Associations Between Non-discrimination and Training Policies and Physicians' Attitudes and Knowledge About Sexual and Gender Minority Patients

A Comparison of Physicians From Two Hospitals

Jennifer M. Jabson; Jason W. Mitchell; S. Benjamin Doty

Disclosures

BMC Public Health. 2016;16(256) 

In This Article

Conclusion

The HEI aims to reduce discrimination and improve the healthcare milieu for the purpose of reducing health disparities experienced by gender and sexual minorities and improving quality of their healthcare. Our findings provide a first step, of many required, toward understanding possible associations between the criterion leader designation and physician attitudes and knowledge. Unfortunately, our results suggest that, at least in the case of the HEI criterion leader facility included in this study, fulfilling the four core criteria and earning the criterion leader designation may not produce the changes intended by the HEI and criterion leader designation. This is worrisome because the HEI criterion leader designation is used to promote 'safe', gender and sexual minority patient-centered healthcare environments to gender and sexual minority patients. However, if the education mandated by the fourth core criteria does not influence physicians' attitudes and knowledge, gender and sexual minority patients could be directed to healthcare environments that may not have any more knowledge or better attitudes than healthcare settings without the HEI criterion leader designation. Rigorous evaluations need to be conducted across multiple facilities to further assess the impact on healthcare facilities of fulfilling the HEI four core criteria.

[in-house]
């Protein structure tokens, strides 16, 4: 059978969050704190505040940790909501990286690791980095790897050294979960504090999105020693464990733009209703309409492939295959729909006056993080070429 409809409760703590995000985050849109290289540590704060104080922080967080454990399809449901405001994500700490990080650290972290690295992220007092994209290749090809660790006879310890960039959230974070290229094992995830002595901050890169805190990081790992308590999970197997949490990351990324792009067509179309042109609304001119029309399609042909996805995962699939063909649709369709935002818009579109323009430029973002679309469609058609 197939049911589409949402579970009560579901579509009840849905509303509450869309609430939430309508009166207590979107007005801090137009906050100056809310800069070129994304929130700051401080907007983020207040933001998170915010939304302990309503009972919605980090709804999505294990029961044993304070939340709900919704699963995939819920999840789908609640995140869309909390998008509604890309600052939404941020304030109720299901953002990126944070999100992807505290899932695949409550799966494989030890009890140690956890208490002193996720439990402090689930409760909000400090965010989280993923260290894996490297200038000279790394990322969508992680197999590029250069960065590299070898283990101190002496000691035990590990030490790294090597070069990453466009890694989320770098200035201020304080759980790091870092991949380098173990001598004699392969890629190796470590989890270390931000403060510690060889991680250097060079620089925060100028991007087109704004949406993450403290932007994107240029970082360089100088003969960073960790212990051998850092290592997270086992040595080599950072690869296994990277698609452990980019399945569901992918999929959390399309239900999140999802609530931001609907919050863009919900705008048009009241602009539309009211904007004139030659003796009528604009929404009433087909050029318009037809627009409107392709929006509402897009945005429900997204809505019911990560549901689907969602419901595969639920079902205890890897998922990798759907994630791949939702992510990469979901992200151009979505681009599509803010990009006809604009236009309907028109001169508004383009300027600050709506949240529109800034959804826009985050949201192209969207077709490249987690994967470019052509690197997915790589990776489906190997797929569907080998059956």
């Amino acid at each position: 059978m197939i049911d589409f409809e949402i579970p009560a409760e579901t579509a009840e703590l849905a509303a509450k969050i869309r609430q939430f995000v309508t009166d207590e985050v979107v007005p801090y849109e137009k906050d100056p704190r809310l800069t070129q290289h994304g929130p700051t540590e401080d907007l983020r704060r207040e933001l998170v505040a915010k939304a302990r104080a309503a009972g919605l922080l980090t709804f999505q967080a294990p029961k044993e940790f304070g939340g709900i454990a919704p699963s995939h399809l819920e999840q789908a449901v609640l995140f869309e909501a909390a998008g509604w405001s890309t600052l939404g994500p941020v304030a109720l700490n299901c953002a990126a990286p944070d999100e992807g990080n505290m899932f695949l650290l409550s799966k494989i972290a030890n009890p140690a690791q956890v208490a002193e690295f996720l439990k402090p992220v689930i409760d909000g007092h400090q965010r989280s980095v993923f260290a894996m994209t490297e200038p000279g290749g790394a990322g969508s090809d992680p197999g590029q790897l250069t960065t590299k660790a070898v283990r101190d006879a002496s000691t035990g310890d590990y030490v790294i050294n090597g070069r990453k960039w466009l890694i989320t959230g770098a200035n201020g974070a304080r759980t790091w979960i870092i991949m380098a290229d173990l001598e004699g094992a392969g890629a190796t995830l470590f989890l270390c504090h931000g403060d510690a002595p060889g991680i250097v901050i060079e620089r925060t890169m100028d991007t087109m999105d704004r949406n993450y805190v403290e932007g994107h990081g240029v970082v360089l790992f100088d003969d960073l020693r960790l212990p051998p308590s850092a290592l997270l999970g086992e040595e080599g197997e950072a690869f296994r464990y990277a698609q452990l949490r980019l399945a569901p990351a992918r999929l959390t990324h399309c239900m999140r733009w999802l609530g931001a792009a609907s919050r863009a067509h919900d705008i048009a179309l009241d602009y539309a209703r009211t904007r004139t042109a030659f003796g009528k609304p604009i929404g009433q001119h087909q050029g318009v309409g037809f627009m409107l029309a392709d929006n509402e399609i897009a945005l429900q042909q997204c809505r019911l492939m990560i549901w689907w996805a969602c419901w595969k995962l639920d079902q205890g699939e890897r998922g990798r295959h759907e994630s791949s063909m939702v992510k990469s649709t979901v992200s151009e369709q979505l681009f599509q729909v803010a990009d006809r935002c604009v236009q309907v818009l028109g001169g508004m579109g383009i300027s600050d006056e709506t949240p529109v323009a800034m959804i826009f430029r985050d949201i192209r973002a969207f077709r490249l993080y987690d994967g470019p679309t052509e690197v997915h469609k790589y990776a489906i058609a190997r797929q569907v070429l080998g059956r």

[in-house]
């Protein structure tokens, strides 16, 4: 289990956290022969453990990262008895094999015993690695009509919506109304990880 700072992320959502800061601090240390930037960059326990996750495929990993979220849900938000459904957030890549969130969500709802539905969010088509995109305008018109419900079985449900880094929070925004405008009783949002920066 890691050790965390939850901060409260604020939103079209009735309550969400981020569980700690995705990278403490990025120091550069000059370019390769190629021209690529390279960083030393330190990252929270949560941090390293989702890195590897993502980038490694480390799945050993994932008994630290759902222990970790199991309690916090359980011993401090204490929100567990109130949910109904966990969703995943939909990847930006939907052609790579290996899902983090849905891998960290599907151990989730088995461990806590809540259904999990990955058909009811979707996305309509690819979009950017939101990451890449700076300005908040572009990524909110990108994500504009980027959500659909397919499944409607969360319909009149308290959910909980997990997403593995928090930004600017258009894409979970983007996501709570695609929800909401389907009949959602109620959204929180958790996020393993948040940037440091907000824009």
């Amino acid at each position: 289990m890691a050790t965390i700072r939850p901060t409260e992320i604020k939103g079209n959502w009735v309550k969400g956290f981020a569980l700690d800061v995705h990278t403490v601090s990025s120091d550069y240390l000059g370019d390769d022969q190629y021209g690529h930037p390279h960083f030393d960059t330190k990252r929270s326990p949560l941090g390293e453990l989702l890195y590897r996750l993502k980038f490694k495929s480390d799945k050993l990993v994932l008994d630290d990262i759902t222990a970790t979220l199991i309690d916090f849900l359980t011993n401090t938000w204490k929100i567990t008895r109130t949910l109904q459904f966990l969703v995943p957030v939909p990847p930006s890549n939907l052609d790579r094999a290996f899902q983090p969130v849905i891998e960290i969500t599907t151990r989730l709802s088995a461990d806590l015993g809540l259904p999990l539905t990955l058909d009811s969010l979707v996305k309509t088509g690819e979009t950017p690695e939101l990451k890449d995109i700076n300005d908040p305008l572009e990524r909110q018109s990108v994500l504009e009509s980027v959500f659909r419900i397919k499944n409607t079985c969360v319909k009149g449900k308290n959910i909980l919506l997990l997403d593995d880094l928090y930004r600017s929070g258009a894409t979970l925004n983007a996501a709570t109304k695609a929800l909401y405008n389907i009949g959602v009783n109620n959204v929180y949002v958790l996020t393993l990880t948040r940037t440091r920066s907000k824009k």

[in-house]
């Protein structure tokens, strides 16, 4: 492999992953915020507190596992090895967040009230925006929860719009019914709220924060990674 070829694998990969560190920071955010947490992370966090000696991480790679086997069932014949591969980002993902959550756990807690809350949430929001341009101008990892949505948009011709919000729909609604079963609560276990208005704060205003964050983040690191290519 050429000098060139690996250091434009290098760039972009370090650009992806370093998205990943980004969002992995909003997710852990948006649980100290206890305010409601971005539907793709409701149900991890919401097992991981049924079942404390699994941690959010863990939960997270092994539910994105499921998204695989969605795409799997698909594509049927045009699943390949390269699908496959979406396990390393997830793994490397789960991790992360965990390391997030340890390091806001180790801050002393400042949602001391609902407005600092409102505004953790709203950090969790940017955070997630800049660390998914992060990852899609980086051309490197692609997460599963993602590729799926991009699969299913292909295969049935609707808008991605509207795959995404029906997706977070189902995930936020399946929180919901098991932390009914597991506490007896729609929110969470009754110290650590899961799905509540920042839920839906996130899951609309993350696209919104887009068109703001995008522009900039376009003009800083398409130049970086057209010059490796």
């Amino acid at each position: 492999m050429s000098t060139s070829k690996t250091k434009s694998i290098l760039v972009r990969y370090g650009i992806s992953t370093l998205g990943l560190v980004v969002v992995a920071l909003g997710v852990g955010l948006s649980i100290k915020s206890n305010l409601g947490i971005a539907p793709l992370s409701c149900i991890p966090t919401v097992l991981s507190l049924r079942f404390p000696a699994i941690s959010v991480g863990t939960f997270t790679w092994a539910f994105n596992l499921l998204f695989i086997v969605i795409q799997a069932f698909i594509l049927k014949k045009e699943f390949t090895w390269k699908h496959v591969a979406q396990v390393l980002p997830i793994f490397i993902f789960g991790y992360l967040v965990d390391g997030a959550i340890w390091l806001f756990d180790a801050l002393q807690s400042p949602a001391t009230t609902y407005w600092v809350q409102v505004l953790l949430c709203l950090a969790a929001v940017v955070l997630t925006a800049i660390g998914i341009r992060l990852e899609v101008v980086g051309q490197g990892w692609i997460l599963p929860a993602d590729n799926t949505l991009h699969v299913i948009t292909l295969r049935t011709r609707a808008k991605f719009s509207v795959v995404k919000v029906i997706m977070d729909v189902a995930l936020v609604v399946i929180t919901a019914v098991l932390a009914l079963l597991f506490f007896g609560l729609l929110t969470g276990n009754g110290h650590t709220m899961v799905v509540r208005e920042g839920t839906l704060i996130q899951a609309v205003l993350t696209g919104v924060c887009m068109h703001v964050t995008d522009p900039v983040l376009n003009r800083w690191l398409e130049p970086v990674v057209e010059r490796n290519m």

Physicians are not islands and they practice in social and political contexts that shape their experiences. Consequently it is inadequate for future work to focus exclusively on physicians' attitudes and knowledge while ignoring the complex multi-level factors that influence medical practice and healthcare for SGM patients. Future work in this area should involve innovative, rigorous, multi-level assessment of patient-, provider-, system-, and policy-level factors that influence implementation of SGM affirming healthcare practice. For instance, Bronfenbrenner posits a multi-level ecological model where individual, dyadic, and community and policy contribute to physician's knowledge, attitudes, and willingness to practice culturally appropriate care to sexual minority and gender minority patients.[37] And while there is a paucity of empirical evidence that describes the synergistic, accumulative, effect of the hierarchical levels, this could be a strong theoretical approach to use for future studies in this area. Another possible strategy recommended by McNair and colleagues involves the development, widespread implementation, and subsequent evaluation of informative, evidence-based guidelines for primary care with SGM patients.[1] Establishing guidelines and accompanying policy that mandates their use could significantly improve SGM affirming healthcare and could ultimately improve outcomes and reduce disparities in health.

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